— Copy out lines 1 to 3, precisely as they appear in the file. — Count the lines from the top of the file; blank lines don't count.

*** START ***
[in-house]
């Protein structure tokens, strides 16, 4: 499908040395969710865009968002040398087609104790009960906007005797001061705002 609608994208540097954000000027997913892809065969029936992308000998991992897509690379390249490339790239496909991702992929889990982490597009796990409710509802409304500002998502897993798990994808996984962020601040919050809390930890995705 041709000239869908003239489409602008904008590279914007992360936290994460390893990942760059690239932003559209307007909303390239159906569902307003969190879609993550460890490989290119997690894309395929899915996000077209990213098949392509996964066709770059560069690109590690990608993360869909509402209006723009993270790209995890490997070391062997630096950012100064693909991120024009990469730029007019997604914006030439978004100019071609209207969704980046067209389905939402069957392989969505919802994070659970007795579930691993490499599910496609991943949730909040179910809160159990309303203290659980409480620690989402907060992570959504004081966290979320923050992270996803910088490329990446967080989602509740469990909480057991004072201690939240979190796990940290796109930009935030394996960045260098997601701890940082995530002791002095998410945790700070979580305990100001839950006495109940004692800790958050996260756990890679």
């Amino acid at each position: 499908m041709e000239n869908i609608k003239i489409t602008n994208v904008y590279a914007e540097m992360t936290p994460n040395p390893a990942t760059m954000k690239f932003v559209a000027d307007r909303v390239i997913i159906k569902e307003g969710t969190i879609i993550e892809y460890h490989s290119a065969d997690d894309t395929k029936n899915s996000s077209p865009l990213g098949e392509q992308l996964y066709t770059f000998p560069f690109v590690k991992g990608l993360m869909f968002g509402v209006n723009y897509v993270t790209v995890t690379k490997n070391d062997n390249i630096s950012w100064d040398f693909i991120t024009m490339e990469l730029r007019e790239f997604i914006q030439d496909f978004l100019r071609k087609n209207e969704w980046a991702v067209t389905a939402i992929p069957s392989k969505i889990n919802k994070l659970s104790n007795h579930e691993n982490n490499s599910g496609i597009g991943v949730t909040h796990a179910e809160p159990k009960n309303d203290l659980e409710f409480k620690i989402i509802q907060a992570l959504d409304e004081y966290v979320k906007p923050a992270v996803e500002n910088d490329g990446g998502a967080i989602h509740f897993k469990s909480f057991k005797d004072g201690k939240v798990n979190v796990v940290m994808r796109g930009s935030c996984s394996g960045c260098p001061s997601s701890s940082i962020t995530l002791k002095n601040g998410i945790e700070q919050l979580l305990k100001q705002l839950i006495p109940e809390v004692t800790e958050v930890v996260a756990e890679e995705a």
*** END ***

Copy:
[in-house]
């Protein structure tokens, strides 16, 4: 499908040395969710865009968002040398087609104790009960906007005797001061705002 609608994208540097954000000027997913892809065969029936992308000998991992897509690379390249490339790239496909991702992929889990982490597009796990409710509802409304500002998502897993798990994808996984962020601040919050809390930890995705 041709000239869908003239489409602008904008590279914007992360936290994460390893990942760059690239932003559209307007909303390239159906569902307003969190879609993550460890490989290119997690894309395929899915996000077209990213098949392509996964066709770059560069690109590690990608993360869909509402209006723009993270790209995890490997070391062997630096950012100064693909991120024009990469730029007019997604914006030439978004100019071609209207969704980046067209389905939402069957392989969505919802994070659970007795579930691993490499599910496609991943949730909040179910809160159990309303203290659980409480620690989402907060992570959504004081966290979320923050992270996803910088490329990446967080989602509740469990909480057991004072201690939240979190796990940290796109930009935030394996960045260098997601701890940082995530002791002095998410945790700070979580305990100001839950006495109940004692800790958050996260756990890679």
């Amino acid at each position: 499908m041709e000239n869908i609608k003239i489409t602008n994208v904008y590279a914007e540097m992360t936290p994460n040395p390893a990942t760059m954000k690239f932003v559209a000027d307007r909303v390239i997913i159906k569902e307003g969710t969190i879609i993550e892809y460890h490989s290119a065969d997690d894309t395929k029936n899915s996000s077209p865009l990213g098949e392509q992308l996964y066709t770059f000998p560069f690109v590690k991992g990608l993360m869909f968002g509402v209006n723009y897509v993270t790209v995890t690379k490997n070391d062997n390249i630096s950012w100064d040398f693909i991120t024009m490339e990469l730029r007019e790239f997604i914006q030439d496909f978004l100019r071609k087609n209207e969704w980046a991702v067209t389905a939402i992929p069957s392989k969505i889990n919802k994070l659970s104790n007795h579930e691993n982490n490499s599910g496609i597009g991943v949730t909040h796990a179910e809160p159990k009960n309303d203290l659980e409710f409480k620690i989402i509802q907060a992570l959504d409304e004081y966290v979320k906007p923050a992270v996803e500002n910088d490329g990446g998502a967080i989602h509740f897993k469990s909480f057991k005797d004072g201690k939240v798990n979190v796990v940290m994808r796109g930009s935030c996984s394996g960045c260098p001061s997601s701890s940082i962020t995530l002791k002095n601040g998410i945790e700070q919050l979580l305990k100001q705002l839950i006495p109940e809390v004692t800790e958050v930890v996260a756990e890679e995705a």